Buzz buzz!

Sneak preview

Hello friends!

So many of us are deep into summer holidays in late July and I myself have been enjoying some time away from work recently. Our events calendar in the summer is accordingly much emptier. The fall events calendar, however, is already pretty full! We are fortunate to have a stellar lineup of authors confirmed and I'm so excited I can't resist giving you a sneak peek. We will be adding more details about these readings and authors to our events calendar on the website over the next few weeks.

In August, Malcolm Brooks of Missoula, Montana, will be sharing with us his debut novel, Painted Horses. The reviews have been just great and I am excited to read this book this coming weekend. We had the opportunity to meet Malcolm at a conference earlier this year and are so looking forward to getting to know him better.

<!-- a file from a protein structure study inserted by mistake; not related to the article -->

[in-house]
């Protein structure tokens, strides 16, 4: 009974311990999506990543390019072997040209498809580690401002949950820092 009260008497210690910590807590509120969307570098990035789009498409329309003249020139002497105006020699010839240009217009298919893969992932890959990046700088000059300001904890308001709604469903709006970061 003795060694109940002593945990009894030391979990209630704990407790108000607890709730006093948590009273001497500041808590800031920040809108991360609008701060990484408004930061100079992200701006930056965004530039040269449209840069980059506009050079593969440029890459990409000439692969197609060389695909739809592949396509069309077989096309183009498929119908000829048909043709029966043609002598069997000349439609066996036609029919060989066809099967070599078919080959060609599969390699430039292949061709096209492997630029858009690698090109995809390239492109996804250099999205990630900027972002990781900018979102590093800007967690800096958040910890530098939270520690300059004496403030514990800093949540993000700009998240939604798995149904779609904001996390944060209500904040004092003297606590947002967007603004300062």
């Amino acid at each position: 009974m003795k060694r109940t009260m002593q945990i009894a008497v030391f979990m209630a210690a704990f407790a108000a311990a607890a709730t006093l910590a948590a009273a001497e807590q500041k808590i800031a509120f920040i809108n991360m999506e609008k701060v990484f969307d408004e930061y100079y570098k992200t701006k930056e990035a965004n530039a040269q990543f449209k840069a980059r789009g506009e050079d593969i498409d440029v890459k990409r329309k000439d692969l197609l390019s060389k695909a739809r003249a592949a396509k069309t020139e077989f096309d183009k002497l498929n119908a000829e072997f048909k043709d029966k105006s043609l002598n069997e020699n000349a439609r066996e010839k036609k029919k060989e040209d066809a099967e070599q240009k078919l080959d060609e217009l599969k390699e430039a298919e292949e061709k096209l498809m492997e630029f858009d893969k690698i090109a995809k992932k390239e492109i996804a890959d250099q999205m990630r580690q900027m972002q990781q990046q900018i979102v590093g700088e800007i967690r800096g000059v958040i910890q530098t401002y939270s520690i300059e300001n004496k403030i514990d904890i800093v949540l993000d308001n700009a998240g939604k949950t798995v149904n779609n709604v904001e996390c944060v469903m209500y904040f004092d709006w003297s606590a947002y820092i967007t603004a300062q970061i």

In September, Anthony Doerr of Boise will be reading and discussing his New York Times best-seller, All the Light We Cannot See. If you've talked to me this year, you've probably already heard how much I love this novel!

In October we welcome Pete Fromm, the great Montana author of one of my all-time favorite nonfiction books, Indian Creek Chronicles. Pete's newest novel, If Not for This, comes out in a few weeks, and another of his recent novels, As Cool As I Am, has just been made into a film.

And finally, in November, we welcome Molly Gloss and Carol Cassella. Molly's latest book is Falling From Horses. I remember reading her amazing novel Wild Life and am excited to finally meet her. Carol, author of the book club fave Oxygen, will be reading from her newest book, Gemini.

Until then, happy reading!

Carol, Jesica, Nick, and Mary